Four Things to Know About Biden’s Energy Plan
4:02 PM EDT on July 14, 2020
Presumptive Democratic nominee Joe Biden's $2-trillion infrastructure and energy plan released today somehow goes all-in on electric cars, transit, and environmental justice simultaneously — and would even create an Environmental and Climate Justice Division within the Department of Justice.
The former Vice President's plan is being lauded by climate change activists for its sweeping scope and aggressive timeline to address global warming in transportation and the broader built environment. The full $2-trillion would be spent over the course of candidate Biden's first term towards transitioning the United States to 100 percent clean energy by 2035 — a stark contrast to the candidate's comments during the Democratic primary, when he said he didn't think such a transition would be possible until at least 2050.
The ambitious new goal is the reportedly the result of deep engagement with progressive policy proposals like the Green New Deal and Washington Governor Jay Inslee's 100 Percent Clear Energy for America Plan.
The plan tracks far further to the left than Biden's previous statements as a candidate, but it's still heavily reliant on policies that could maintain the United States' car-centered status quo — if the candidate's arguably equal ardor for transit doesn't subtract drivers from the roads.
The Biden campaign also released a proposal for securing environmental justice for equitable opportunity for Americans disenfranchised by U.S. transportation and energy policy, but it is unclear how the plan would work in practice. Both of Biden's programs are low on actual dollar amounts, besides the $2-trillion umbrella commitment on the whole.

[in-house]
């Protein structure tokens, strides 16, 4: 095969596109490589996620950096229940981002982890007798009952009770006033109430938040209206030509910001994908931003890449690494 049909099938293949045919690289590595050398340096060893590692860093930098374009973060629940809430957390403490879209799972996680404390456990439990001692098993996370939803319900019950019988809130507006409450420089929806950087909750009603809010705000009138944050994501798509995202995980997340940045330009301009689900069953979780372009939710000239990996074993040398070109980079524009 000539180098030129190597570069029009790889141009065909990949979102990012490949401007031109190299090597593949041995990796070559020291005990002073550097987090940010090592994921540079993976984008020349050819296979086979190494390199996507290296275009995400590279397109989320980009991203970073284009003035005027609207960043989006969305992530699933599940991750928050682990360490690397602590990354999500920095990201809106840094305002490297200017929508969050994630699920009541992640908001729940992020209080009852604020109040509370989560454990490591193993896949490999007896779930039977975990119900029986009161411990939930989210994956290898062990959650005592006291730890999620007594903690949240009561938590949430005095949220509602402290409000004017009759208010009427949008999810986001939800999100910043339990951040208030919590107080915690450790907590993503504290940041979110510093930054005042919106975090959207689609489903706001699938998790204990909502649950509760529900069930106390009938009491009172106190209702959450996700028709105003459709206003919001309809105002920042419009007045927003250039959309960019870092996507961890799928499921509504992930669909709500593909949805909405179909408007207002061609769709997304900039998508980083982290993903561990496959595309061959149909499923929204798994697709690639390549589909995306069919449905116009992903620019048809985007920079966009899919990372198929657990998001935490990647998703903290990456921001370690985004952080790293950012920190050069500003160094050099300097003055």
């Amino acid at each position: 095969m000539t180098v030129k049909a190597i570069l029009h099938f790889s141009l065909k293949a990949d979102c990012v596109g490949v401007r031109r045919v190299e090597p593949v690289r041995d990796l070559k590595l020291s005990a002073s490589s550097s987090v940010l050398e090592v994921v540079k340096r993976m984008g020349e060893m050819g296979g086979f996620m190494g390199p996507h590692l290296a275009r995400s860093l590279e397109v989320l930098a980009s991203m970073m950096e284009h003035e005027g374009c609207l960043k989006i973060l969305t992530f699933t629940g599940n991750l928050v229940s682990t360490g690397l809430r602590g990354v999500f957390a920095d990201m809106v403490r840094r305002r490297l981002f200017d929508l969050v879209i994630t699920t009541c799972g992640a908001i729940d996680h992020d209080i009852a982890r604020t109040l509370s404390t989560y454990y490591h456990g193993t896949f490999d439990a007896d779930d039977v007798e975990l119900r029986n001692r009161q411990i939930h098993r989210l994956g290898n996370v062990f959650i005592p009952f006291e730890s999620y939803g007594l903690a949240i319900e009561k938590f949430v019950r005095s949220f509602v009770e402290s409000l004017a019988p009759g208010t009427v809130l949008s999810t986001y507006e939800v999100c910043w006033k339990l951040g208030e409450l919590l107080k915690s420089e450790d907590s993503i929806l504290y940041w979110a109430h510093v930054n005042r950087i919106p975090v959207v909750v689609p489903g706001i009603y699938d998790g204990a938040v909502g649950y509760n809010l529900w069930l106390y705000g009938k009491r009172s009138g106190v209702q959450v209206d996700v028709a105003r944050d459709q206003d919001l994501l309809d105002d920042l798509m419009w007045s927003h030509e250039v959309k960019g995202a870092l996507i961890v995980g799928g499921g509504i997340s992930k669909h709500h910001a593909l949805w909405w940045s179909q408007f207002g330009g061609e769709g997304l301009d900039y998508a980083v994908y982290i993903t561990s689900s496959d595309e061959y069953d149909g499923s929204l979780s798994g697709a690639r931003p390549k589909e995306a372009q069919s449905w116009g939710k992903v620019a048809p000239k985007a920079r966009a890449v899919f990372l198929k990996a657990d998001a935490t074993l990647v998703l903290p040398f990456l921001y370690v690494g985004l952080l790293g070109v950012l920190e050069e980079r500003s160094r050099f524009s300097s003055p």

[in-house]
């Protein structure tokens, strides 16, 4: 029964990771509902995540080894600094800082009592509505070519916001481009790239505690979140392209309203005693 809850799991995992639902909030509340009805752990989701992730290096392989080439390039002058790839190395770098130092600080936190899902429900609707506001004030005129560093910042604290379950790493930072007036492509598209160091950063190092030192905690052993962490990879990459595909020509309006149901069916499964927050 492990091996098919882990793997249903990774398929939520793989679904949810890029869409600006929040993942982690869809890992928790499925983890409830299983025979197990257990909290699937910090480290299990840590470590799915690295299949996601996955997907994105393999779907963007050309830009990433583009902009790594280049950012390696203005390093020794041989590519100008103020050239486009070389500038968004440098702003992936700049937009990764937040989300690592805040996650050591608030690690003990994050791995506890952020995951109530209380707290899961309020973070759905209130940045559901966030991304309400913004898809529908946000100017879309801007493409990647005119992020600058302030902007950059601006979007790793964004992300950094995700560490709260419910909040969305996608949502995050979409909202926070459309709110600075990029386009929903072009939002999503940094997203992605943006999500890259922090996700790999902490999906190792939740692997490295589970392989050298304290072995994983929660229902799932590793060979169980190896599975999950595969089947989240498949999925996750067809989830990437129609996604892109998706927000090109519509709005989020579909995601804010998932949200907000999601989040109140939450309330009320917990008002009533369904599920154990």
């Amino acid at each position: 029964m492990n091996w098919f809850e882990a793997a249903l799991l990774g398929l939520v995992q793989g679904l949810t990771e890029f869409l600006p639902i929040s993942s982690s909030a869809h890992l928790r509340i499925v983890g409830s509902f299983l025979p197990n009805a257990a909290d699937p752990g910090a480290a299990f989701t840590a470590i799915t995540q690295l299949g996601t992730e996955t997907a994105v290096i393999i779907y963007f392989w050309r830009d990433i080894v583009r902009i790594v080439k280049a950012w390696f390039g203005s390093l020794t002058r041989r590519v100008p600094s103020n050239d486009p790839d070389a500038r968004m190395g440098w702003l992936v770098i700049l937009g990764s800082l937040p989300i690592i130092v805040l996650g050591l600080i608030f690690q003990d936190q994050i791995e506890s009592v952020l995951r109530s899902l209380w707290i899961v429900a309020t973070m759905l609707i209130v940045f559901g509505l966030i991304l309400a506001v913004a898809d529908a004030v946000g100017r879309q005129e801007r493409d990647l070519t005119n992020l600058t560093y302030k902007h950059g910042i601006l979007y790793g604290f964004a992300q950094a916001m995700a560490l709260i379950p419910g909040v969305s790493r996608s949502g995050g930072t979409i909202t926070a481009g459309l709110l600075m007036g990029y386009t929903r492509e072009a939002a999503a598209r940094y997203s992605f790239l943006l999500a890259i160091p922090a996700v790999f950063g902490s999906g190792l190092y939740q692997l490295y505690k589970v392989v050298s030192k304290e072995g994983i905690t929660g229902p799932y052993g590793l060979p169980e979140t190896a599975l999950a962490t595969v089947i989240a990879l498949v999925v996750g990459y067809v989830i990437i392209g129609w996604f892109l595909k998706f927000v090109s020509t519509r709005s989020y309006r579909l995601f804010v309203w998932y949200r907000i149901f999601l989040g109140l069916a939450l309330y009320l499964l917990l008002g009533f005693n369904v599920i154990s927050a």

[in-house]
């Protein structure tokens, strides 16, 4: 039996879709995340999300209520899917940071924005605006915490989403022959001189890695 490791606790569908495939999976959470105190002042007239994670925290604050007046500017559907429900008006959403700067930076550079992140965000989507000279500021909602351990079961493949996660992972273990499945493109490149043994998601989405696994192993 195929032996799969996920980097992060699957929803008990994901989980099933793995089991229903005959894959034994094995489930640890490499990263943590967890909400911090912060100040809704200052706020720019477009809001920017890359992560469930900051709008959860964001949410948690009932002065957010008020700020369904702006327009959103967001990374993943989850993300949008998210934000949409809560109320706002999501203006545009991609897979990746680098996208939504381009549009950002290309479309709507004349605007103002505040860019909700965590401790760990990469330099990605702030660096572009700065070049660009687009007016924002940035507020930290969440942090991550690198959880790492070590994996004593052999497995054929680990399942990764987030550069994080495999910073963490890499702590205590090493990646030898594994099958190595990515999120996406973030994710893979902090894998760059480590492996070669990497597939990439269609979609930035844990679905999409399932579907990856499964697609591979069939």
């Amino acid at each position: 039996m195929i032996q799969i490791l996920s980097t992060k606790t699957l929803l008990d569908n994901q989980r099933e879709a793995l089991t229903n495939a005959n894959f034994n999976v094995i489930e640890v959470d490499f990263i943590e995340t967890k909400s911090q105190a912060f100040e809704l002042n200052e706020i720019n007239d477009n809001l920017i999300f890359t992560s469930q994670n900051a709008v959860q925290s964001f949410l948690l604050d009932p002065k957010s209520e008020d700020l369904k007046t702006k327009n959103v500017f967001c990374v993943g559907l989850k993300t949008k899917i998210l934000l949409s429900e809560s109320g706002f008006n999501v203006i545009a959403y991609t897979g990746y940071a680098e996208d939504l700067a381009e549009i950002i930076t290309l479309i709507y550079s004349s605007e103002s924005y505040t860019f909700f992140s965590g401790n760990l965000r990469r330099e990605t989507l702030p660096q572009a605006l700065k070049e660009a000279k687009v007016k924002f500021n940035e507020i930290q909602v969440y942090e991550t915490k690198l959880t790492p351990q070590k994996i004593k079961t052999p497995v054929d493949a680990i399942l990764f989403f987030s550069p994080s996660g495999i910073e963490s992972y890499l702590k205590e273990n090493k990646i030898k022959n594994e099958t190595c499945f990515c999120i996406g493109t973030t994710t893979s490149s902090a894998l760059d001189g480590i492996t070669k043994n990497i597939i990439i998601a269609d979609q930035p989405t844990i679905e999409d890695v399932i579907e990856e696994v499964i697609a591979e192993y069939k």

Here are the highlights, curated for Streetsblog readers who want to draw their own conclusions:
1. The plan focuses heavily on ending climate change — but only in ways that involve building more stuff and creating more jobs
Since the very beginning, Streetsblog has been skeptical of the Green New Deal's focus on ending climate change by upping the production of the cars and highways that are our largest single source of emissions — but doing it in cleaner, greener, equally deadly forms. Biden's plan also emphasizes climate change strategies that double as job creators, rather than reckoning with two uncomfortable truths: that we already have more roads than we can afford to maintain and we have more dangerous mega-cars in our neighborhoods than is safe for most pedestrians.
The plan promises to address income inequality by "creat[ing] millions of good, union jobs rebuilding America’s crumbling infrastructure — from roads and bridges to green spaces and water systems to electricity grids and universal broadband — to lay a new foundation for sustainable growth." We'll see if all that "sustainable growth" leaves more people dead in car crashes or not.
2. One million new jobs in the (electric) auto industry
Biden is proud of his role in the auto industry bailout 2009 — even though many prominent economists aren't so sure it was the right call. And he'd give the industry a COVID-19 era boost if he makes it into office — but this time, he'll encourage auto makers to build more electric cars instead.
The plan would implement a version of the Clean Cars for America rebate program focused on getting consumers to buy new fuel-efficient American cars — a nationalistic twist on the Obama-era Cash for Clunkers program that had negligible environmental benefits while creating a new auto-lending crisis in poor communities. Biden is claiming that such a program would go better this time around because he'd simultaneously clean up the power grid on which electric cars rely, but he doesn't address how he'd prevent a renewed economic crisis for low-income Americans in the process.
EVs aren't the only thing America is poised to get a whole lot more of if Biden wins the White House. He'd also set a goal of creating 500,000 EV chargers, along with funding an electric vehicle infrastructure training program that targets underrepresented groups. Federally funded projects would be required to prioritize Project Labor and Community Workforce Agreements and employ workers trained in registered apprenticeship programs, which could theoretically create a large new class of stable union jobs.